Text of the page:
A blessing and a curse

I have been putting a lot of time lately into my project photographing inside homes after the foreclosure and before the houses are cleaned up and resold. That moment is when I see what I think of the “ghosts” of the people who used to live in those homes. The work has been very well received lately, which got me wondering why that is. The educator in me (and the photographer in me) both want to understand why the images seem to work well for others. Every photographer has an idea about what his or her work should do for the viewer of the work, but so what. When a body of work succeeds in both the photographer’s mind and the viewer’s eye that’s something worth thinking about.

In between shooting, editing, arranging more shoots and sending the work out for grants, I have been pondering that question. I have also been thinking about the work because I am in the midst of what seems like the grant application season and because of the “instant editing” I have been doing recently to get feedback on the work. I have been sharing the work/talking about it with some non photographers. I have similarly been pondering the work on my daily walks and since it has been something of a warm and glorious spring in Rhode Island, the walks (and the pondering) have been extra long. All of these things have forced me to think about my work, which is always a good thing. The need for a weekly blog entry has forced me to write out my thoughts, which is an even better thing.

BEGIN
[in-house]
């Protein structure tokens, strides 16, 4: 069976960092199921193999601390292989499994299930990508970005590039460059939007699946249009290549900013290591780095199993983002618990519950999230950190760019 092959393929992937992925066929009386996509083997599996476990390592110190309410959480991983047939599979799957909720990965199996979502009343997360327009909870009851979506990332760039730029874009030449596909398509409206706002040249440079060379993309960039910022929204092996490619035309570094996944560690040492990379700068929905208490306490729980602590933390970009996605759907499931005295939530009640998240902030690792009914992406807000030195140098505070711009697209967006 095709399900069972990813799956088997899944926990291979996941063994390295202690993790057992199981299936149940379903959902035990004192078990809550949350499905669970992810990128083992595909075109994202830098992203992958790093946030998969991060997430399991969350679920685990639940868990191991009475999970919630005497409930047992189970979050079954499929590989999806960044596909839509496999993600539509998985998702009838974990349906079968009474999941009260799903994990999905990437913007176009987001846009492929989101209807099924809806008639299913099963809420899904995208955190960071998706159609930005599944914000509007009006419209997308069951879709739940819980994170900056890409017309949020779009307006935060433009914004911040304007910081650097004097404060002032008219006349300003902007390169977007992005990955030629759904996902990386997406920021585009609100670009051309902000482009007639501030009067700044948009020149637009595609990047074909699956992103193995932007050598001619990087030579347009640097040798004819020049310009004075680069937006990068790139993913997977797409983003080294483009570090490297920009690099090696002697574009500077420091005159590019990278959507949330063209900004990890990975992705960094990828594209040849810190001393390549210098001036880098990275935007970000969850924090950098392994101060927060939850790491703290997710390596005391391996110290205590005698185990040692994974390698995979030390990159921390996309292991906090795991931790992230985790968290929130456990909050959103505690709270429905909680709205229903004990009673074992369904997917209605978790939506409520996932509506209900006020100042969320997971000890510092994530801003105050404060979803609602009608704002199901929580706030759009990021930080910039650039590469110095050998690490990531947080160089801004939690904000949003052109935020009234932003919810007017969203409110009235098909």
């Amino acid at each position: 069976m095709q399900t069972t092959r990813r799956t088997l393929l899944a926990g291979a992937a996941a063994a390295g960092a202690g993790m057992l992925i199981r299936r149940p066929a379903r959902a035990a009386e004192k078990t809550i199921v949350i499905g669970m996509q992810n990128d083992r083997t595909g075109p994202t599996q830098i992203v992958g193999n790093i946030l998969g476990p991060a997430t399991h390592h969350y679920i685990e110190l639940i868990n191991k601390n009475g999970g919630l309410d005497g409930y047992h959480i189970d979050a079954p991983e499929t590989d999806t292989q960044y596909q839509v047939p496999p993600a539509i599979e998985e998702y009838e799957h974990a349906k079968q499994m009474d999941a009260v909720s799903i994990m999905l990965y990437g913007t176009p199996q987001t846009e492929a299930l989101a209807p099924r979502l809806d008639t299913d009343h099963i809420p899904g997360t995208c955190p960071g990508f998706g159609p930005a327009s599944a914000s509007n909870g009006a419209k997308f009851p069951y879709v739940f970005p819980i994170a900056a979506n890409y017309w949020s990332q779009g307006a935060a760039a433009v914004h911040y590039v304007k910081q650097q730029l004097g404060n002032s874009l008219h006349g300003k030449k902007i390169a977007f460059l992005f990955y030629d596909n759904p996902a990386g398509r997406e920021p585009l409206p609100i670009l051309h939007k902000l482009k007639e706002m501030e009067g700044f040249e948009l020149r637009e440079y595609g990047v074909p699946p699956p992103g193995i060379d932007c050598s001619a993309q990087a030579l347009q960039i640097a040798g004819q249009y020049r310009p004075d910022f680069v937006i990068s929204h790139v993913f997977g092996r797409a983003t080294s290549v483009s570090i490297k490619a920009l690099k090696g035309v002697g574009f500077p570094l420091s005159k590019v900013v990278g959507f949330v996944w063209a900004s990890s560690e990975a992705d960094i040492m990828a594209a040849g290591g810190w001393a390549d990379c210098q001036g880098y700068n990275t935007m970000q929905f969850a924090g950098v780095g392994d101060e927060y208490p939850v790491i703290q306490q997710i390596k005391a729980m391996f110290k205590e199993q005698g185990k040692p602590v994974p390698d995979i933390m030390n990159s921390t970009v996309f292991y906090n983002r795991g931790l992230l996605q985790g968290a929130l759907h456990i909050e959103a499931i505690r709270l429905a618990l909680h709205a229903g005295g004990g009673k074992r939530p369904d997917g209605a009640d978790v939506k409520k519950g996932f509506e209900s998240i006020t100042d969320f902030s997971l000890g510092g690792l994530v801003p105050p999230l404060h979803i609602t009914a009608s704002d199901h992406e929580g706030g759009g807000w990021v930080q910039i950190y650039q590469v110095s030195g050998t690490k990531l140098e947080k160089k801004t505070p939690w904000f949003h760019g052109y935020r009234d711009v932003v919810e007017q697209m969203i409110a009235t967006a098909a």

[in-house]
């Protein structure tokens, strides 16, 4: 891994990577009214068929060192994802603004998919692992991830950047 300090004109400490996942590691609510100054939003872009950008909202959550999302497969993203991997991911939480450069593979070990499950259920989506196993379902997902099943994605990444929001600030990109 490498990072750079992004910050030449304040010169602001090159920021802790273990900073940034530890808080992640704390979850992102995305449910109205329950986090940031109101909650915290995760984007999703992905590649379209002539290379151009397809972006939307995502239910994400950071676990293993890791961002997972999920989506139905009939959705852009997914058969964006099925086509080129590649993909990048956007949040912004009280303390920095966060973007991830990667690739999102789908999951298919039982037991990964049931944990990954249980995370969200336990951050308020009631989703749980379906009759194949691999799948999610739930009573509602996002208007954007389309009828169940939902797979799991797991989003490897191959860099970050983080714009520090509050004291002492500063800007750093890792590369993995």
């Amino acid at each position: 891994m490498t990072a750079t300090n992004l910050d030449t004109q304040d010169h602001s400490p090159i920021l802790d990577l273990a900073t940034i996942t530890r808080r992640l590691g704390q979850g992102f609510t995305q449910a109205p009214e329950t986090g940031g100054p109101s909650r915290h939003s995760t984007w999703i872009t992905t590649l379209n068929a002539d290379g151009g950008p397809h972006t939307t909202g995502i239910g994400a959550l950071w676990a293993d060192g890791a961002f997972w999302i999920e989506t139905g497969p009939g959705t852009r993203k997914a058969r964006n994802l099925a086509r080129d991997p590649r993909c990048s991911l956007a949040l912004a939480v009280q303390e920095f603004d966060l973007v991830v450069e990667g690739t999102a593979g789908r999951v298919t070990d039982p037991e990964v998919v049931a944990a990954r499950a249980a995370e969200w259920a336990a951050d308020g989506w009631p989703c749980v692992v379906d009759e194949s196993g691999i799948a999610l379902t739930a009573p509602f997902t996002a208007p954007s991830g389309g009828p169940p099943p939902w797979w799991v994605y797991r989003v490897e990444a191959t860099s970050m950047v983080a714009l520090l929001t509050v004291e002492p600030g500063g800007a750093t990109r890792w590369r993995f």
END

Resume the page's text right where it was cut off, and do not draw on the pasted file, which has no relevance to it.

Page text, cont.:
When I started the “Foreclosed Dreams” work, I knew I did NOT want to photograph individuals being foreclosed upon and/or being evicted from their homes. Though I knew that part of the story is an important one, I also knew that it was not what I wanted to work on. I knew that I wanted to make something larger, more universal and something that was not as easily dismissed as just one “small” tragedy for a single family.

I have been working on the project for almost three years and only recently have I been able to understand and articulate the challenge that I set for myself. (No one ever said I was a fast learner. I am good at looking back and seeing patterns in what I have done even if I can’t see any patterns in where I am going next with a project.)

The problem as I see it is the blessing and the curse of photography’s presumed veracity. By that I mean when we look at a photograph we presume it be a true representation of what the photographer encountered. Though the explosion in the use of Photoshop prompts us to intellectually reconsider that veracity, our initial, intuitive reaction to a photograph is to see it as “truth.” Although that seems obvious, it is something to keep in mind because in many ways it is one of the most revolutionary aspects of photography.

In most other media, the creator of the work and the audience both understand that the artist, musician or sculptor will be interpreting the idea that is at the heart of the creation. In fact, most audiences base their appreciation of a given piece of creative work on the quality of the creator’s interpretation.

In most other media, universality is an equally important part of that creative interpretation. In literary fiction, for example, each character in a given story may have a specific name but in the reader’s mind each character is a stand-in for an idealized role or person. as in mother, father, hero, villain or everyman (usually defined as an ordinary individual with whom the reader is supposed to be able to identify easily.) The fact that literature is built on the premise that the reader fills in the blanks in any character just reinforces this idea, making most literature more allegorical than factual.